Mother Jones magazine brings us a visually compelling photo essay by Canadian photojournalist Lana Šlezić, who crisscrossed Afghanistan—from Mazar-e-Sharif in the north to Kandahar in the south—to document the plight of Afghan women since the fall of the Taliban. Six years after the invasion of Afghanistan, the burka is more common than before, an "overwhelming majority" of Afghan women suffer domestic violence, according to aid group Womankind, and honor killings are on the rise. Health care is so threadbare that every 28 minutes a mother dies in childbirth—the secondhighest maternal mortality rate in the world. Girls attend school at half the rate boys do, and in 2006 at least 40 teachers were killed by the Taliban.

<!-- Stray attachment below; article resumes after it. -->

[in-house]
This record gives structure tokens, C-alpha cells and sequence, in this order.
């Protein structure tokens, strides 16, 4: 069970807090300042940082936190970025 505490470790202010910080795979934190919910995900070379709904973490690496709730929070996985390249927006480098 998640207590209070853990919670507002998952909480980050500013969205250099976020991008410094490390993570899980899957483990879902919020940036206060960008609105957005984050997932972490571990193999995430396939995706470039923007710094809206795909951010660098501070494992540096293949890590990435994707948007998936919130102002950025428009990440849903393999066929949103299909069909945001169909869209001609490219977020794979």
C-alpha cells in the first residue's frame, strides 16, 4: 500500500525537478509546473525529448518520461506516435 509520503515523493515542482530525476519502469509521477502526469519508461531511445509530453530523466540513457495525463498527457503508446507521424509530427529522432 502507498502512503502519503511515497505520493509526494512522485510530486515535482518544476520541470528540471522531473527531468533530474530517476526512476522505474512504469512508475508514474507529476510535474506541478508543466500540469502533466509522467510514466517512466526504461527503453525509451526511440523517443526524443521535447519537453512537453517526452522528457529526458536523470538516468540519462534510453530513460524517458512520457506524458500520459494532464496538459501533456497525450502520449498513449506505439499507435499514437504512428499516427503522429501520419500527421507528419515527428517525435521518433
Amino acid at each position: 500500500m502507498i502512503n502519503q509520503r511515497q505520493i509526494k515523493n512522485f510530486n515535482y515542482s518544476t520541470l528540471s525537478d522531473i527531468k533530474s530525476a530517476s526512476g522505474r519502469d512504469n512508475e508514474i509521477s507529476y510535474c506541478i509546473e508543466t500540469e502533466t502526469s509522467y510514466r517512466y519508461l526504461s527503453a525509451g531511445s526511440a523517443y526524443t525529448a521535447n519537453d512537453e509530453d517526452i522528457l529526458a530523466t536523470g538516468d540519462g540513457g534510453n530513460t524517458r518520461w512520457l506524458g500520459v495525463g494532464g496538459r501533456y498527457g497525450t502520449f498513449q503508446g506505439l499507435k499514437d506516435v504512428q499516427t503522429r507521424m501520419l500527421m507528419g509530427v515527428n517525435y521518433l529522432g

Some of the photographs are disturbing, and while I have no doubt that the treatment of women in Afghanistan is appalling, is it really that pervasive and what is the Karzai government doing about it? Probably nothing.
Lana Šlezić The Hidden Half